Newer aircraft have a modern individual in-flight entertainment system while older aircraft, which the airline has many of, have the single large or dropdown screens showing a single movie. The entertainment offering is not exactly exciting but does the trick of filling in time. The airline focuses on English, and many languages are not provided for. Their magazine is full of advertisements and nice pictures but not much to read, especially for non English speakers.
Ground service on Thai is above average but it varies considerably from airport to airport and your class of travel. Premium passengers are pampered like Royalty from the second they arrive at the airport in Bangkok. Economy travellers will experience pretty standard ground services and queues can be long and the process slow on occasion. Baggage handling is normally standard. Thai baggage handler’s vigilance is comparable to the US but they are better at transferring luggage than their UK counterparts.
Bangkok’s beautiful new airport provides lavish facilities for Royal First Class and Royal Silk (Business) Class passengers, so arrive early to enjoy pre-flight snacking and an exquisite massage. The onboard comforts are amongst the nicest of the legacy airlines. The colour scheme is distinct, exotic and seating is comfortable, spacious and cuisine suburb. US premium passengers who fly Thai for the first time realise how terrible their own airlines have sunk to in comparison. First Class passengers won’t want the flight to finish and need to watch out for their waistlines. On board dining is restaurant standard.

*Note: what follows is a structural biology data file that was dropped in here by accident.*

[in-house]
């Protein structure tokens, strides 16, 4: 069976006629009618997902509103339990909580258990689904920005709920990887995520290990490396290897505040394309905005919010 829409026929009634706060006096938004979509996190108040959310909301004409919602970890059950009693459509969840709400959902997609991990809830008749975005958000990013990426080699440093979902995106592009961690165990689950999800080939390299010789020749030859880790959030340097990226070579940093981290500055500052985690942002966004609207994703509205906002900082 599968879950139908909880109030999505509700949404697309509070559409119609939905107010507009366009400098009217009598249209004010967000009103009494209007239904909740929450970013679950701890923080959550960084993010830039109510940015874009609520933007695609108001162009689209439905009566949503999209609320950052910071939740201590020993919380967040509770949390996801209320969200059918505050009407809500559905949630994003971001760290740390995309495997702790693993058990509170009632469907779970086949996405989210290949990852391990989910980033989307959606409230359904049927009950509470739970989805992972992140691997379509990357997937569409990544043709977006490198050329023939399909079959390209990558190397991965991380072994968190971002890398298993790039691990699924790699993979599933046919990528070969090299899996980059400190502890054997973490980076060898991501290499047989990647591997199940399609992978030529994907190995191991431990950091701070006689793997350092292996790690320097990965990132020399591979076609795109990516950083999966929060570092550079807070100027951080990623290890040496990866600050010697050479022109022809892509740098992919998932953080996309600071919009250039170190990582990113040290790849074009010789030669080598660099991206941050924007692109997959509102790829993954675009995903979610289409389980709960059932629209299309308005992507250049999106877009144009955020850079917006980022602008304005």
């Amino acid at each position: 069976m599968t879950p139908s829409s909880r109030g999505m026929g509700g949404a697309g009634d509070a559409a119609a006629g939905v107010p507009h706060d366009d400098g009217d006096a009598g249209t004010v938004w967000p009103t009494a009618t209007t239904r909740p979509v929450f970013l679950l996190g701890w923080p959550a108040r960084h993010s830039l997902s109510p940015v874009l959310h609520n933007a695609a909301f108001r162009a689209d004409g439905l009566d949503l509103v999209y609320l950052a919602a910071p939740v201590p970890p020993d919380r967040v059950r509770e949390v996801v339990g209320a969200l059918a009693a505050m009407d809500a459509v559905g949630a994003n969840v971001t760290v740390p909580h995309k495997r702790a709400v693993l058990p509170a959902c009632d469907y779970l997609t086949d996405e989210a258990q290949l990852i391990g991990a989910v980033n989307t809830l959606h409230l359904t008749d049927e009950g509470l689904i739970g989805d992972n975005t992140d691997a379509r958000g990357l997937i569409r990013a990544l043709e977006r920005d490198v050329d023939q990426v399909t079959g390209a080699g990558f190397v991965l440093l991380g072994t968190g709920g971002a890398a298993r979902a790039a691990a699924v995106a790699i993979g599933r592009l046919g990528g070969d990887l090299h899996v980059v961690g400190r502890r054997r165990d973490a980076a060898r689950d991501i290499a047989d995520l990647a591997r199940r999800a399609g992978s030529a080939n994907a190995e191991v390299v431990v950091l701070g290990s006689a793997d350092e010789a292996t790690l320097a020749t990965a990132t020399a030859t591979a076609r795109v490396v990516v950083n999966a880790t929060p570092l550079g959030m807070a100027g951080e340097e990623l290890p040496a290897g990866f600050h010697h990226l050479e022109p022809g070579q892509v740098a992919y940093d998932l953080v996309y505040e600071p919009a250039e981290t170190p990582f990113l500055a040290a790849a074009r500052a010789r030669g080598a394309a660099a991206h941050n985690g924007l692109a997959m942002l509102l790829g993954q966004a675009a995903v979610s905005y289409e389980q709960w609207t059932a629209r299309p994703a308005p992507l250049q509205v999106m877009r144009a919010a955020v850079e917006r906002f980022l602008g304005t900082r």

Economy passengers experience a pleasant trip. Aircraft interiors are unmistakably Thai and very warm and friendly. Some of the old fashioned niceties of travel have been preserved on Thai, such as the warmed towel to start with and constant offerings of water. Seats are standard, meals nice, baggage allowance good but some aircraft are older looking and showing their age. Thai’s Premium Economy is excellent and resembles Business Class of many competitors, like Jetstar or Delta. Bigger build passengers will definitely appreciate/need the extra space..
As part of Star Alliance, a Royal Orchid Plus membership is useful the world over on numerous partner airlines and travel industry affiliates. Even for non-Thais, membership is good. The scheme is one of the better ones, but like all loyalty programmes considerable travel is required before benefits materialise.
Thai Airways is fighting hard to keep its market share. Unfettered competition is taking its toll on the balance sheet and the airline has responded by involving itself in down market rivals as well as improving its premium products. At the same time the airline’s management has stepped outside the law and participated in a global price fixing scam which has been uncovered. Managers who are prepared to do this show they may be prepared to take other dishonest measures. Thai’s management have also taken many bad decisions over the years and been slow to react to problems. The way they withdrew from New Zealand and then returned, twice, is indicative of an unclear strategy.
The airline operates a mixed fleet with planes of varying age which seem to be well maintained. Some of their pilots are unable to make snap decisions which can be critical, but the airline has operated recently without making it into the world’s limelight for any wrong reasons. They have had accidents, but none recent.
A very nice airline at a good price with a flavour and flare all its own.